A proposed interim trade agreement between India and Australia in advance of a full-fledged Free Trade Agreement (FTA) is facing delays, as the government has had to enter inter-ministerial discussion about the impact the proposed agreement on domestic industry and revenue implications of reducing duties on certain imports from Australia, according to officials aware of developments.
At the start of trade negotiations, Commerce Minister Piyush Goyal had announced that the two countries were aiming to conclude an interim or early harvest trade deal by December 2021. In a joint statement issued by India and Australia on Monday, both Prime Minister Narendra Modi and Australian Prime Minister Scott Morrison “re-committed to concluding an Interim CECA (Comprehensive Economic Cooperation Agreement) at the earliest,” and a full fledged agreement by the end of the year. India has been pursuing early harvest agreements in FTA talks as a way to address easy issues in trade first, so industry can start benefiting from lower tariffs quickly.
“Certain departments including the department of revenue are concerned (about lowering duties). That is being sorted out,” said an official requesting anonymity. The official said that any agreement would likely require a relaxation in tariffs on coal which accounted for 77.5 per cent of imports from Australia in the first 10 months of the fiscal.
“I don’t foresee coal becoming an issue because it has to be a part of the agreement otherwise they cannot meet WTO requirement of covering substantially all the trade (between two countries),” the official said. WTO rules require that any trade agreement eliminate trade barriers including duties on substantially all the trade between two countries.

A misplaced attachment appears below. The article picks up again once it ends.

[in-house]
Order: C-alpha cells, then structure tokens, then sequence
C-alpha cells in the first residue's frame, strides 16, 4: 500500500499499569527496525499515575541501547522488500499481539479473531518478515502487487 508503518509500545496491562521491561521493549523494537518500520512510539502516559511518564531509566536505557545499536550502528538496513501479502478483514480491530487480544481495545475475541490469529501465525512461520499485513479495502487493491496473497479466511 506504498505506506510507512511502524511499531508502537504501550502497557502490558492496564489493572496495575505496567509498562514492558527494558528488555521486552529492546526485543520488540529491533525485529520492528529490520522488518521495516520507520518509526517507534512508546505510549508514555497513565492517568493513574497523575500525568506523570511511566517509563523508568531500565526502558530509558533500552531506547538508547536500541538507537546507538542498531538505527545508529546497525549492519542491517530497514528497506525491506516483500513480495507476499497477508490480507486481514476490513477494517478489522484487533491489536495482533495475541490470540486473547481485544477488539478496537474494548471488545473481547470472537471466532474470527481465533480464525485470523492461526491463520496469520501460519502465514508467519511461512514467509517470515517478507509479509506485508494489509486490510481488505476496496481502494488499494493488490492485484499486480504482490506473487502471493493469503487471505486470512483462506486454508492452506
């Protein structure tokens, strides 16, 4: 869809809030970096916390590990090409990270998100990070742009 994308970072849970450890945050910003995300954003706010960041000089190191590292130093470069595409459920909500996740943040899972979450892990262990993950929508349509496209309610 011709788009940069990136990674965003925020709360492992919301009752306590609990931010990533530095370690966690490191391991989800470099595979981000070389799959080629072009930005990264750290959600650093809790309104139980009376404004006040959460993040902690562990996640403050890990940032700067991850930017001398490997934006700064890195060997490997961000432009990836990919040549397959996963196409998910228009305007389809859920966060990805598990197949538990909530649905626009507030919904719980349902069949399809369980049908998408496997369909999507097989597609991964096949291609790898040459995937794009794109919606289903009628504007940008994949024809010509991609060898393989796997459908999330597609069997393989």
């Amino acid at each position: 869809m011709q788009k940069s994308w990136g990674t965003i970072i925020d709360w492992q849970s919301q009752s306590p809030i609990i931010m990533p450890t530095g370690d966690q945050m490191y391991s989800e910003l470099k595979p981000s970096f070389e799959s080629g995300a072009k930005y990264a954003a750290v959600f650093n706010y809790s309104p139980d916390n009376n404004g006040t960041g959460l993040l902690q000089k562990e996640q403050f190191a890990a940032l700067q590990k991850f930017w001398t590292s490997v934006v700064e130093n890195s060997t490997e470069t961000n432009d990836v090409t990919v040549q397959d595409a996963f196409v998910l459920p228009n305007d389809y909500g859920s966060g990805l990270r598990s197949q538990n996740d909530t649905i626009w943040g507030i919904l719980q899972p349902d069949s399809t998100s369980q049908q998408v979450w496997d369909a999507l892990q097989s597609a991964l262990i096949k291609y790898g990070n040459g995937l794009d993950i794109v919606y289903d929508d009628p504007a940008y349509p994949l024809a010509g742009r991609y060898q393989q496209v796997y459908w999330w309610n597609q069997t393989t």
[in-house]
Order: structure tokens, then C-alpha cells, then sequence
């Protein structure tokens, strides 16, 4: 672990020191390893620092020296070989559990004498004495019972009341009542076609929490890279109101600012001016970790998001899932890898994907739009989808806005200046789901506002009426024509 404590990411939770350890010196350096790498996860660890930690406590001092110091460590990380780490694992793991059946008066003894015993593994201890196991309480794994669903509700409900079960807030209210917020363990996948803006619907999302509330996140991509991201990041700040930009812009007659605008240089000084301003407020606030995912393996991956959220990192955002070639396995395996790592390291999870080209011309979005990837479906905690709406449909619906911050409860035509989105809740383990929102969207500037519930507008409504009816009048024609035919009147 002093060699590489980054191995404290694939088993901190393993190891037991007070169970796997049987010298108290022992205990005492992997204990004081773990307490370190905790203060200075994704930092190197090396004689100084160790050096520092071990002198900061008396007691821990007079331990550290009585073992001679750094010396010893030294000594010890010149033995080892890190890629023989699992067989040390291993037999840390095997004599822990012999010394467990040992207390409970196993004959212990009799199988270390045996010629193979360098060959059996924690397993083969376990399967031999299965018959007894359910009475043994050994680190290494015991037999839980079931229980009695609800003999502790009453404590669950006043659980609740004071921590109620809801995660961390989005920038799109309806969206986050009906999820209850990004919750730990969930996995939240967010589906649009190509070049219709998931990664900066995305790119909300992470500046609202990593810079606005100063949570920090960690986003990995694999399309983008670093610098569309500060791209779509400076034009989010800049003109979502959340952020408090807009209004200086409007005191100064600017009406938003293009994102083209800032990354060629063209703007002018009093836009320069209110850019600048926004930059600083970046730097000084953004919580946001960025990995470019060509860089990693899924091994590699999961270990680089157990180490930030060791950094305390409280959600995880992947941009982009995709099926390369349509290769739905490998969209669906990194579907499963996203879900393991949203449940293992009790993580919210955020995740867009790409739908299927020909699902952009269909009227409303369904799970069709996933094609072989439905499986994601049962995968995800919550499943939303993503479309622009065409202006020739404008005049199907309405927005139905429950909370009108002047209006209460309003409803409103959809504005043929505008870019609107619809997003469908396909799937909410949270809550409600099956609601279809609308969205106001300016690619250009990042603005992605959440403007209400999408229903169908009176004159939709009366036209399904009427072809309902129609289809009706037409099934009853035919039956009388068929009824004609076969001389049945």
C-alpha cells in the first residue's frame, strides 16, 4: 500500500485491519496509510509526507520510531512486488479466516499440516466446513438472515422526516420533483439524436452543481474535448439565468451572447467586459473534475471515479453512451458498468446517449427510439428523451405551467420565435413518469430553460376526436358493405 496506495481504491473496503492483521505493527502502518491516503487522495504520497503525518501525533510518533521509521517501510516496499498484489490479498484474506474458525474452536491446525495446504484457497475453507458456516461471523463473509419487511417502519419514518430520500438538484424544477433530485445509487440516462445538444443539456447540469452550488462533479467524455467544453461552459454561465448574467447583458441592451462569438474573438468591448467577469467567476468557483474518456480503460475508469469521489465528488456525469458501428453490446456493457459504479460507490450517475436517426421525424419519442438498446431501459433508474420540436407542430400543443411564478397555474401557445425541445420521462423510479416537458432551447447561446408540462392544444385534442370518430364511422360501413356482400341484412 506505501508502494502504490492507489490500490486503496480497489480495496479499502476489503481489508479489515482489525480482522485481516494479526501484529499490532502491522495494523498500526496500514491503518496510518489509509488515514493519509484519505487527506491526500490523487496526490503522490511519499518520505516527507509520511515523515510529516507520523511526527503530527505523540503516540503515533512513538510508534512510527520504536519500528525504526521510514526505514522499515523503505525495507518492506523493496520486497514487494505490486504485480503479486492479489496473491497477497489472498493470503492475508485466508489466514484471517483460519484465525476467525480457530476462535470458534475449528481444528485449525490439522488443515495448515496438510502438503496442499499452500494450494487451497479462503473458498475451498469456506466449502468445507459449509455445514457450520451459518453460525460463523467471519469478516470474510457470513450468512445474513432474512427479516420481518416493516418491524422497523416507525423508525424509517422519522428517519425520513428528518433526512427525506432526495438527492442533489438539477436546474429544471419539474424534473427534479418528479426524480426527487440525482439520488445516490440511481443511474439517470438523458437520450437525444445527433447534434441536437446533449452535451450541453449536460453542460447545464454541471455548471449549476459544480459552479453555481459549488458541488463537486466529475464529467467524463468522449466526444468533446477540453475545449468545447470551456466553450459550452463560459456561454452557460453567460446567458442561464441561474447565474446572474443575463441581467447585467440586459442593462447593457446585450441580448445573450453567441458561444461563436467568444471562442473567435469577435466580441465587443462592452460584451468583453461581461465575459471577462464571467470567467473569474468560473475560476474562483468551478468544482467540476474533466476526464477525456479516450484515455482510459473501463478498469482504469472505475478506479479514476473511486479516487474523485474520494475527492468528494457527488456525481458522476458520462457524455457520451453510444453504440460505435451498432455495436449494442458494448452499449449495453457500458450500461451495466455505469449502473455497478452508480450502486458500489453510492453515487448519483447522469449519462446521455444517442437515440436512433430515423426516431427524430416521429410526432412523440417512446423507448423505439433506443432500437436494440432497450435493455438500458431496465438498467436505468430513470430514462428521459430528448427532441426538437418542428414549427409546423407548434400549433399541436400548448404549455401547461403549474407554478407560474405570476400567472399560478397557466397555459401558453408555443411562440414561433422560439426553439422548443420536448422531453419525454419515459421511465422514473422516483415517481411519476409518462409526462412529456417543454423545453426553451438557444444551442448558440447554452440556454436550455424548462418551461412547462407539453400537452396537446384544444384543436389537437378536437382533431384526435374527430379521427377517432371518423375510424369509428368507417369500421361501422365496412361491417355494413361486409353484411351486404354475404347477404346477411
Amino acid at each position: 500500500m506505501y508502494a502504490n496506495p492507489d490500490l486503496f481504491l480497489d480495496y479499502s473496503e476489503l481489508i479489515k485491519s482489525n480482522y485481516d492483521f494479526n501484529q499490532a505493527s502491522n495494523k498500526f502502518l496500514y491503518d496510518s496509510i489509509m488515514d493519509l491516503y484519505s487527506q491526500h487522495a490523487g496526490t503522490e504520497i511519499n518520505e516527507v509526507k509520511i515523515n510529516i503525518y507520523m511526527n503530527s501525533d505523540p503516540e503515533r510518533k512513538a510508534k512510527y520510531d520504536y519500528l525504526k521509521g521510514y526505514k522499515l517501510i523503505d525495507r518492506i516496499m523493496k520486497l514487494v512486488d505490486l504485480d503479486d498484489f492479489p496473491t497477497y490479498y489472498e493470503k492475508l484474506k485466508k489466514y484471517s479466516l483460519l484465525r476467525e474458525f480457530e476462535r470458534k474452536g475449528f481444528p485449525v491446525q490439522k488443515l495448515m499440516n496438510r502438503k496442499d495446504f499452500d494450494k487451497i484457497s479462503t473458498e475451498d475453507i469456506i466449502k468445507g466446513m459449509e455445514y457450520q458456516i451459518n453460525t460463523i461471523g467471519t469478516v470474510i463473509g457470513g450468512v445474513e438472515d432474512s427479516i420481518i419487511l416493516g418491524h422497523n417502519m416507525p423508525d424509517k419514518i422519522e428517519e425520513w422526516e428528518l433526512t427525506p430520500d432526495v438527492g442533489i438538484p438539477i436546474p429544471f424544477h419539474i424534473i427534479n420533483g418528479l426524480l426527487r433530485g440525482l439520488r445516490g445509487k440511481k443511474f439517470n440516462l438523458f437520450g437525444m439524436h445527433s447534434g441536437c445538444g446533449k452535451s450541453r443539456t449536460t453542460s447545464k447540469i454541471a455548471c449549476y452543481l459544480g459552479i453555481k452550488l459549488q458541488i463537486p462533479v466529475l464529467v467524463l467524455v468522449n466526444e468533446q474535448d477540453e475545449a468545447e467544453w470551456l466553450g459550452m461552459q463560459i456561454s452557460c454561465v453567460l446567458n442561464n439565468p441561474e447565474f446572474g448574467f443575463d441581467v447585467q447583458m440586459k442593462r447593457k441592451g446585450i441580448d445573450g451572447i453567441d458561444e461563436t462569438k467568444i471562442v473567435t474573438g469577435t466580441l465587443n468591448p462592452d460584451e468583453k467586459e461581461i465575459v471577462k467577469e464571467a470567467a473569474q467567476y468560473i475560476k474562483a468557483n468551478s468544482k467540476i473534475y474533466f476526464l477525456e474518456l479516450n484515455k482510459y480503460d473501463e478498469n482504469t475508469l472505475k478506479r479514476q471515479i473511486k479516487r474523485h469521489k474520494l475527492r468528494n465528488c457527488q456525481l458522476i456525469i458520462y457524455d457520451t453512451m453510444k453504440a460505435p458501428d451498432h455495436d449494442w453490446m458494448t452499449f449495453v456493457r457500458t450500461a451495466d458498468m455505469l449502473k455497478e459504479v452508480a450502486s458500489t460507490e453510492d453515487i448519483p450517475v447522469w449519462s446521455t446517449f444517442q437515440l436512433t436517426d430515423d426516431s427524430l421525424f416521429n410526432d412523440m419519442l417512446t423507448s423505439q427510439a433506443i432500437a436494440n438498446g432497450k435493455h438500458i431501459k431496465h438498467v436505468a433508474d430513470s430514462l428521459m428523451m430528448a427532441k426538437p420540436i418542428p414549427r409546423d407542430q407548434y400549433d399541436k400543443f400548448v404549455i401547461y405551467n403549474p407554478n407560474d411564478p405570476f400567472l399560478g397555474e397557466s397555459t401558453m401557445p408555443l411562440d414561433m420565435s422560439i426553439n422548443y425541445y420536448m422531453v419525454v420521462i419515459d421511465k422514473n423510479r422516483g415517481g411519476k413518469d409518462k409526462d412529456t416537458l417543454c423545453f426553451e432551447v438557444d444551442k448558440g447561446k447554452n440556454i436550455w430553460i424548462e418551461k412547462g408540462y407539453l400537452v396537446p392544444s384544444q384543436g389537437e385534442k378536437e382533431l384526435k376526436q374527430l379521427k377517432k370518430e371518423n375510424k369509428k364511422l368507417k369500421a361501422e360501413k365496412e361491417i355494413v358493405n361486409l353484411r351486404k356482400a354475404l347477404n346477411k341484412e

India largely imports coking coal from Australia which attracts a Customs duty of 2.5 per cent. Other key imports from Australia include gold, copper ore and inorganic and organic chemicals and LNG. Fruits and vegetables are also an important part of imports from Australia accounting for about 1.6 per cent of imports in the first 10 months of the fiscal. India will likely seek to exclude agricultural products from any trade agreement with Australia. Australia’s Trade Minister Dan Tehan had said in February that Australia understood that dairy, wheat and beef were sensitive issues for India.
India’s key exports to Australia include petroleum products, pharmaceutical products and gems and jewellery. India is seeking lower tariffs for exports from labour-intensive sectors including textiles and leather products as one of its key priorities in ongoing negotiations. India is also looking to secure a more relaxed visa regime for Indian students and professionals looking to study or work in Australia.
Another official who did not wish to be quoted said India was wary of entering into a deal too quickly, keeping in mind issues that have arisen from past trade deals. “Getting the best deal is our top priority, so that we avoid the unfavourable FTAs we signed in the past. FTAs are going to last for a long period and it’s in fact good that absolute due diligence is being done,” the official said.
India has sought to review FTAs signed with South Korea, Japan and the ASEAN group of nations which have resulted in increasing trade deficits with these trading partners.